There is no menu on the disc. To access the special features or change the audio settings, one must do so while the film is already playing. This is rather bothersome and extremely inconvenient. Some people might not mind it, but this film deserves a much better presentation.
4 of 5 MacGuffins
Notorious went through a digital restoration process to prepare the film for MGM’s DVD boxed set, The Premiere Collection. This Blu-ray contains the1080p transfer of that same restoration, but this high definition disc is certainly a step up from the DVD release.
Anyone who has seen the aforementioned DVD will know before upgrading what flaws to expect from the print of the film (since the same digitally restored print was used for the Blu-ray). There is a bit of flickering and a few instances of dirt on the print. There might also be a few minor scratches. These flaws are minimal and one has to really look for these issues in order to notice them.
The detail quality is quite nice and the contrast is solid with inky blacks and well balanced grays. There is quite a bit of grain, but this would be evident in the source. The picture is much sharper than its previous home video releases thanks to its high definition transfer. Overall, I must say that it is a rather appealing picture that represents the film nicely.
3.5 of 5 MacGuffins
Notorious is given a lossless, DTS-HD 2.0 Master Audio mix. This is probably the best I have heard the film sound. Dialogue is consistent and clear and music seems a bit more dynamic than I have previously heard it. There might be a bit of echo during certain moments of dialogue, but this never becomes distracting. The fidelity is decent for a film of its era and one feels that any issues present are inherent in its source. I did not hear any hiss or any other irritating additions to the soundtrack.
4 of 5 MacGuffins
Commentary by Rick Jewell
Jewell’s commentary is what he labels a “contextual commentary.” The track isn’t screen specific and a wide variety of information is discussed. Jewell wrote The RKO Story and much of the track discusses the studio’s history. He does briefly discus the political landscape of post war America. It is an interesting track and certainly worth a listen.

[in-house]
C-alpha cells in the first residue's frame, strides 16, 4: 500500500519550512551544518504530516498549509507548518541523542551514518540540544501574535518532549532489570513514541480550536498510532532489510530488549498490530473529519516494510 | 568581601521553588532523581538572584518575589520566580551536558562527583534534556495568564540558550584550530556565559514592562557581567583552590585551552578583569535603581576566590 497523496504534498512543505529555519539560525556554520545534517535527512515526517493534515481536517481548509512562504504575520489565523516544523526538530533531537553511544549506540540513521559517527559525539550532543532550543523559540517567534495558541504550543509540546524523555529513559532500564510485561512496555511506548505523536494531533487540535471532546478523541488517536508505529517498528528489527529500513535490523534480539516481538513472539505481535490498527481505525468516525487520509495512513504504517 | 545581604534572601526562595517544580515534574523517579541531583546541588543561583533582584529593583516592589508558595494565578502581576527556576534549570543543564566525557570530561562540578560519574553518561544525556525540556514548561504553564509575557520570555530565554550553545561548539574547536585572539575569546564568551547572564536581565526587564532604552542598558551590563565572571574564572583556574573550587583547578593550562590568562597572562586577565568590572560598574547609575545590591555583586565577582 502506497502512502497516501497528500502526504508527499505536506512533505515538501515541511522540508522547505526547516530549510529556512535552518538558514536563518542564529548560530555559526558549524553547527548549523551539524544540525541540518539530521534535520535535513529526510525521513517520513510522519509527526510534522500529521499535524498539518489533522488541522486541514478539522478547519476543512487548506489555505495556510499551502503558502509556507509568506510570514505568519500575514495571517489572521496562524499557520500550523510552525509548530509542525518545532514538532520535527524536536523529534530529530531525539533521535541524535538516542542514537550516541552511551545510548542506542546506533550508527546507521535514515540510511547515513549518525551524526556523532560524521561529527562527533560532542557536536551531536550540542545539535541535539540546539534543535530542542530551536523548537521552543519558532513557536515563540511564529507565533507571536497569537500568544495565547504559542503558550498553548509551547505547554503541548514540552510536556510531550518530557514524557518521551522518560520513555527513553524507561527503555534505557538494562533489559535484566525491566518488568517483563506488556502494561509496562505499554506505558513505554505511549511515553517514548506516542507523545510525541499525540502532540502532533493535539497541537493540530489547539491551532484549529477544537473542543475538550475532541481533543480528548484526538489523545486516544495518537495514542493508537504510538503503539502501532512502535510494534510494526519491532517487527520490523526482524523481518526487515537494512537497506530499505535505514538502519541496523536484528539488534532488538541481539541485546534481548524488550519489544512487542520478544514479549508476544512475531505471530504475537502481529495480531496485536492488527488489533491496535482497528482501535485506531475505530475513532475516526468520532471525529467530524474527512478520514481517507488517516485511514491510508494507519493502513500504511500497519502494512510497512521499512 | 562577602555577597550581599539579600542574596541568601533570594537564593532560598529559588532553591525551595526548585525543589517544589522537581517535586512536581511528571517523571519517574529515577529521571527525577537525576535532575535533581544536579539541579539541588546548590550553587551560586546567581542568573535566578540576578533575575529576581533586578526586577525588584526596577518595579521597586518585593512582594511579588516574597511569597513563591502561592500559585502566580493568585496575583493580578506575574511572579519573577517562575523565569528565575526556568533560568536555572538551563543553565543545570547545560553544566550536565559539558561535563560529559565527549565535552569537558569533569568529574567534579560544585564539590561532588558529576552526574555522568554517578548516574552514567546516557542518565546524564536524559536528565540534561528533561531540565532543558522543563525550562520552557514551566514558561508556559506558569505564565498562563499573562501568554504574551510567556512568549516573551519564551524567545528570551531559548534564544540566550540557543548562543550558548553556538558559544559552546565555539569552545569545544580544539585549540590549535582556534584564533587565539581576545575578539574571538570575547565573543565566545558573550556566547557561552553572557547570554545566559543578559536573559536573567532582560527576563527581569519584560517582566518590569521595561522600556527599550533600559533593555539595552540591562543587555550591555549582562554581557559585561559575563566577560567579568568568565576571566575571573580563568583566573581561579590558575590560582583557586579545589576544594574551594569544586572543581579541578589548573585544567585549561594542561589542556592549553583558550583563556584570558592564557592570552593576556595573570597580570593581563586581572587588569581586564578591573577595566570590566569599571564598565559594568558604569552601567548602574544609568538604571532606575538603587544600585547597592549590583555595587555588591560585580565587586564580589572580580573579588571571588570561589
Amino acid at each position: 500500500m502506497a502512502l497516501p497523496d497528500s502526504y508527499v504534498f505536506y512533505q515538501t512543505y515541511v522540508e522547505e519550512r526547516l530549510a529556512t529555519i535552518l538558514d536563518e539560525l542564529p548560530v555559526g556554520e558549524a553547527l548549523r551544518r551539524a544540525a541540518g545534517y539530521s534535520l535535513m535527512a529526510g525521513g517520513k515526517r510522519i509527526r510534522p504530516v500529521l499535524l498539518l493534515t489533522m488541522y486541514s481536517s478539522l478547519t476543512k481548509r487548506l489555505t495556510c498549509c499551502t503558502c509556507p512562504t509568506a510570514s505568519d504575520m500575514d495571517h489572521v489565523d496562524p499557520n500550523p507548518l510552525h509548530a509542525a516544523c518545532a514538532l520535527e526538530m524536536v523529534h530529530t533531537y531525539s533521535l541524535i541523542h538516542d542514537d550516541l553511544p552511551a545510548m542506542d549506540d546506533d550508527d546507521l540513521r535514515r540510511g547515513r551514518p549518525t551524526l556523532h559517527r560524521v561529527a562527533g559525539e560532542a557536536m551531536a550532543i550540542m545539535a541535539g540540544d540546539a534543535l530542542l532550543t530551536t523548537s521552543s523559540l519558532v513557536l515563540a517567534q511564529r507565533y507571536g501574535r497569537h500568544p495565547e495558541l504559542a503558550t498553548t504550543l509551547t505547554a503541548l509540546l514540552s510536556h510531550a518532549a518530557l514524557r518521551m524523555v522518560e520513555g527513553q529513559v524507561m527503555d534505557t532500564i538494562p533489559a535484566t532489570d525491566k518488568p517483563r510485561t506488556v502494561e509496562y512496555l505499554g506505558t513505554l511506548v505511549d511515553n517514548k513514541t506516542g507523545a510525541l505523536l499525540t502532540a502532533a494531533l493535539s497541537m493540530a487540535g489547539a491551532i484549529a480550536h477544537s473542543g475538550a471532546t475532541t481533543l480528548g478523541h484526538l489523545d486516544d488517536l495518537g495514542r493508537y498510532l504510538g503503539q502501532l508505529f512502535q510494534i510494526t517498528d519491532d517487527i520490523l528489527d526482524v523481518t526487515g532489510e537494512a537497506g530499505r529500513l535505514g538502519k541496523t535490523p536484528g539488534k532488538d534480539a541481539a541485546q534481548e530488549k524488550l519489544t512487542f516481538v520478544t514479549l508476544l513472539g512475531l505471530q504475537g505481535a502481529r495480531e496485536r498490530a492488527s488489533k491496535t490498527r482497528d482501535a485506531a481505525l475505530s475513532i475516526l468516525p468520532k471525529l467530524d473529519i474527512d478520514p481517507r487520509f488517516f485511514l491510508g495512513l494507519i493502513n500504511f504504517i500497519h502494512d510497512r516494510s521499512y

Commentary by Drew Casper
Casper’s commentary focused more on Notorious. His commentary is a little short on facts and instead focuses more on film theory. One might call it an oral essay. He does reveal a few interesting bits of information that most people will find interesting.
Isolated Music Track
This feature allows audiences to experience the film with only the music and sound effects.
The Ultimate Romance: The Making of Notorious — (28:15)
This is essentially a short “making of” documentary. It isn’t a very comprehensive documentary, but the information is extremely interesting. This is probably my personal favorite special feature.
Alfred Hitchcock: The Ultimate Spymaster — (13:09)
Hitchcock’s influence upon the espionage genre is discussed here. Most audiences will find this of interest.
The American Film Institute Award: The Key to Hitchcock — (03:19)
This is an extremely welcome addition to the list of features. It contains Hitchcock’s “thank you” speech and Ingrid Bergman’s presentation of the famous UNICA key to Alfred Hitchcock at AFI’s Lifetime Award ceremony honoring the director.
Hitchcock/Truffaut Interview — (16:22)
These interview clips may sound familiar to those who have read Truffaut’s book length interview with Hitchcock, but it should remain interesting regardless. This audio-only feature plays over a blank black screen.
Hitchcock/Bogdanovich Interview — (02:19)
This is a brief excerpt of Hitchcock’s interview with Peter Bogdanovich. Hitchcock is always interesting and this is no exception. Again, the audio plays over a blank black screen. The interview is not as great (or as comprehensive) as Truffaut’s, but it is always nice to hear Hitchcock discuss his films.
Restoration Comparison — (02:54)
This short piece shows clips of the film before and after restoration (mostly in split screen).
Theatrical Trailer — (02:30)
I am glad that they included the film’s vintage trailer. I always find these interesting.
Complete Broadcast of the 1948 Lux Radio Theater Adaptation (starring Ingrid Bergman and Joseph Cotton) — (59:31)
This radio play is interesting, but it has nothing on the actual film. The beginning of this feature includes a list of credits and then the audio plays over a blank black screen.
Notorious is one of Alfred Hitchcock’s essential films. It should have a place of honor on everyone’s shelf. This recommendation might stem from the excellence of the actual film and not the Blu-ray release. Regardless, this high definition release is an improvement on the DVD (even without a main menu).
Reviewed by: Devon Powell